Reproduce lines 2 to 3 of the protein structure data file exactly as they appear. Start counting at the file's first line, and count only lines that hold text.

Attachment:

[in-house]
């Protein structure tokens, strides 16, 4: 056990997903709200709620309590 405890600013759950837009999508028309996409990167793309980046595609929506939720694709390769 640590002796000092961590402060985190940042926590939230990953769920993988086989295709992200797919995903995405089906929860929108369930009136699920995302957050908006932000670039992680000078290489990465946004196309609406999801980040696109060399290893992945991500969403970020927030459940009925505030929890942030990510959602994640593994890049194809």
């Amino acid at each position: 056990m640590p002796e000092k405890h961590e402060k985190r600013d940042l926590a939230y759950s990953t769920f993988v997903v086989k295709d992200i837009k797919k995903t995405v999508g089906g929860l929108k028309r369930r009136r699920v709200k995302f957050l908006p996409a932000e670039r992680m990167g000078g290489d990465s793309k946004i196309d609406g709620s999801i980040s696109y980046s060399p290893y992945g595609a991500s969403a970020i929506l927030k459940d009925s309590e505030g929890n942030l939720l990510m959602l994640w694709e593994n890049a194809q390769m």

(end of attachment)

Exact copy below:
């Protein structure tokens, strides 16, 4: 056990997903709200709620309590 405890600013759950837009999508028309996409990167793309980046595609929506939720694709390769 640590002796000092961590402060985190940042926590939230990953769920993988086989295709992200797919995903995405089906929860929108369930009136699920995302957050908006932000670039992680000078290489990465946004196309609406999801980040696109060399290893992945991500969403970020927030459940009925505030929890942030990510959602994640593994890049194809």
């Amino acid at each position: 056990m640590p002796e000092k405890h961590e402060k985190r600013d940042l926590a939230y759950s990953t769920f993988v997903v086989k295709d992200i837009k797919k995903t995405v999508g089906g929860l929108k028309r369930r009136r699920v709200k995302f957050l908006p996409a932000e670039r992680m990167g000078g290489d990465s793309k946004i196309d609406g709620s999801i980040s696109y980046s060399p290893y992945g595609a991500s969403a970020i929506l927030k459940d009925s309590e505030g929890n942030l939720l990510m959602l994640w694709e593994n890049a194809q390769m």